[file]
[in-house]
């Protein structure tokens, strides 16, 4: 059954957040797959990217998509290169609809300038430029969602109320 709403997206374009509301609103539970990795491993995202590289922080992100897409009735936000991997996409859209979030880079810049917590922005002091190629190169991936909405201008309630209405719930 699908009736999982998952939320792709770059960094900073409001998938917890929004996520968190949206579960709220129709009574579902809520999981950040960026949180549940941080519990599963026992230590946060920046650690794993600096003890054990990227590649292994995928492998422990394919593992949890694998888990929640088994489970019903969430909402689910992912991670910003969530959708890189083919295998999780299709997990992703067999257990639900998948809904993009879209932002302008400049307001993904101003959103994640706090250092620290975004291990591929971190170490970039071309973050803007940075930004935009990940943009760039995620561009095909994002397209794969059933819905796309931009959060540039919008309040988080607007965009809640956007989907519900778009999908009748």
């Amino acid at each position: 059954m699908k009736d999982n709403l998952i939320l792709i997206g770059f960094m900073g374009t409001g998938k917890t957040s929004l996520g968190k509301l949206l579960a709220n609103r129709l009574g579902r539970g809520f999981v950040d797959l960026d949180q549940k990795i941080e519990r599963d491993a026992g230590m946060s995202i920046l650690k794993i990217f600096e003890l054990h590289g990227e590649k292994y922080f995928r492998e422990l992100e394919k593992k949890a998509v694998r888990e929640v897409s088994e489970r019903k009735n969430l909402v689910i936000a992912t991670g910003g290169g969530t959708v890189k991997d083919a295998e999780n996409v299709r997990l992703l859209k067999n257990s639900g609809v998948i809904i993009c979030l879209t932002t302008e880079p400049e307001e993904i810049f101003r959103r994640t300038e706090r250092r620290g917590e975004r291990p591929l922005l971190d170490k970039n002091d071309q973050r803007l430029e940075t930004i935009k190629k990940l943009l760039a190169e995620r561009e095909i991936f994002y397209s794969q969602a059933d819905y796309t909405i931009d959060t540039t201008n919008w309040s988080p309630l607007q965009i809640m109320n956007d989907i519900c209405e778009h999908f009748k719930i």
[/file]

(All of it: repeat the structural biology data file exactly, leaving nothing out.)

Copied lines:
[in-house]
């Protein structure tokens, strides 16, 4: 059954957040797959990217998509290169609809300038430029969602109320 709403997206374009509301609103539970990795491993995202590289922080992100897409009735936000991997996409859209979030880079810049917590922005002091190629190169991936909405201008309630209405719930 699908009736999982998952939320792709770059960094900073409001998938917890929004996520968190949206579960709220129709009574579902809520999981950040960026949180549940941080519990599963026992230590946060920046650690794993600096003890054990990227590649292994995928492998422990394919593992949890694998888990929640088994489970019903969430909402689910992912991670910003969530959708890189083919295998999780299709997990992703067999257990639900998948809904993009879209932002302008400049307001993904101003959103994640706090250092620290975004291990591929971190170490970039071309973050803007940075930004935009990940943009760039995620561009095909994002397209794969059933819905796309931009959060540039919008309040988080607007965009809640956007989907519900778009999908009748």
């Amino acid at each position: 059954m699908k009736d999982n709403l998952i939320l792709i997206g770059f960094m900073g374009t409001g998938k917890t957040s929004l996520g968190k509301l949206l579960a709220n609103r129709l009574g579902r539970g809520f999981v950040d797959l960026d949180q549940k990795i941080e519990r599963d491993a026992g230590m946060s995202i920046l650690k794993i990217f600096e003890l054990h590289g990227e590649k292994y922080f995928r492998e422990l992100e394919k593992k949890a998509v694998r888990e929640v897409s088994e489970r019903k009735n969430l909402v689910i936000a992912t991670g910003g290169g969530t959708v890189k991997d083919a295998e999780n996409v299709r997990l992703l859209k067999n257990s639900g609809v998948i809904i993009c979030l879209t932002t302008e880079p400049e307001e993904i810049f101003r959103r994640t300038e706090r250092r620290g917590e975004r291990p591929l922005l971190d170490k970039n002091d071309q973050r803007l430029e940075t930004i935009k190629k990940l943009l760039a190169e995620r561009e095909i991936f994002y397209s794969q969602a059933d819905y796309t909405i931009d959060t540039t201008n919008w309040s988080p309630l607007q965009i809640m109320n956007d989907i519900c209405e778009h999908f009748k719930i």